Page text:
Let’s not call them suburbs…
One of the great themes underlying city development is that of the suburbs. The centre/suburb juxtaposition has for decades characterised the functions, urban quality and value of city spaces, and the term suburb has almost always had a negative connotation: an uninteresting urban area considered difficult, with problems of physical and social degradation, and usually quite a low level of quality of life.
One of the main voices that have made themselves heard for years on this topic is that of the great Italian architect Renzo Piano, who started from the simple observation that the majority of the urban population lives in the suburbs. Piano says: ‘The suburbs, the city of the future, are the place where human energy is concentrated and which we will hand down to younger generations. We need to undertake a huge initiative to fix the dynamic and we need ideas.’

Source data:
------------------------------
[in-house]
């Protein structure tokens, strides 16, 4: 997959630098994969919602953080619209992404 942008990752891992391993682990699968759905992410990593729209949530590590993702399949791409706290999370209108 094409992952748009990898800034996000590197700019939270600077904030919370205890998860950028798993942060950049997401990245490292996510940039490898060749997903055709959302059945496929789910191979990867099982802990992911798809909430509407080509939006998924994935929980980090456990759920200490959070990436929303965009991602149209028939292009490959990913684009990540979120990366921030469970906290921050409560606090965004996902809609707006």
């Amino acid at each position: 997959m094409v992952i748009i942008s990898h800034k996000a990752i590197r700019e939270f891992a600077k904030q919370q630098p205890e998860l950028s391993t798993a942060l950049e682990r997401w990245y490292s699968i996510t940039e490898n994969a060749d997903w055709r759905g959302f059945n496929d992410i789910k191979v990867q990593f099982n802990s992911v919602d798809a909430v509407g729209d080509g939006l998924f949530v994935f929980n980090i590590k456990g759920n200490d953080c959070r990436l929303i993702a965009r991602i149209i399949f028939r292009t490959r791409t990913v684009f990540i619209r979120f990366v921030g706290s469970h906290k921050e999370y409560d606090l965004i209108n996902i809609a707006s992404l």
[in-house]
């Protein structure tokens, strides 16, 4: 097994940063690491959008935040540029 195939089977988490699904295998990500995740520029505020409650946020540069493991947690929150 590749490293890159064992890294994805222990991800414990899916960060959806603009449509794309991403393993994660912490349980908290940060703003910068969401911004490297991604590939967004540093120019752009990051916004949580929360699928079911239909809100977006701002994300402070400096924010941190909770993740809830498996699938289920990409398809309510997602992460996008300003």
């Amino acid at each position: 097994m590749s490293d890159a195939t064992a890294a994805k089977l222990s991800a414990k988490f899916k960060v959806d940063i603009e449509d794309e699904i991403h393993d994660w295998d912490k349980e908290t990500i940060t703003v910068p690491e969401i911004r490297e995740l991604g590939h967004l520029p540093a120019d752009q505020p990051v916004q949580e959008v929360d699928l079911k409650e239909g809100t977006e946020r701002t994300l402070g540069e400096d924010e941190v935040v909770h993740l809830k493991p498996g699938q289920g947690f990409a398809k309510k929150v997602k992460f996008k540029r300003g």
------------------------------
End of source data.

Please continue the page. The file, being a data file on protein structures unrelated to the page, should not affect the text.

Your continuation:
Key words: ‘intensifying the city’ (urban standards), building on the built, ensuring a mix of functions, creating meeting points to share values and ‘celebrating a ritual known as urbanism’. The experience of the COVID-19 pandemic has made reflection on the way our cities are organised even more relevant. And the context is favourable.
In Europe, the Green Deal, the strategy for growth launched by the Commission in January 2020, works precisely in this direction and includes actions to ensure greater energy efficiency in buildings. Next Generation EU, meanwhile, is a set of measures (worth a total of 750 billion euros) approved in July 2020 by the Council of Europe to counter the financial and social difficulties generated by the COVID-19 emergency. Now more than ever is the time to act.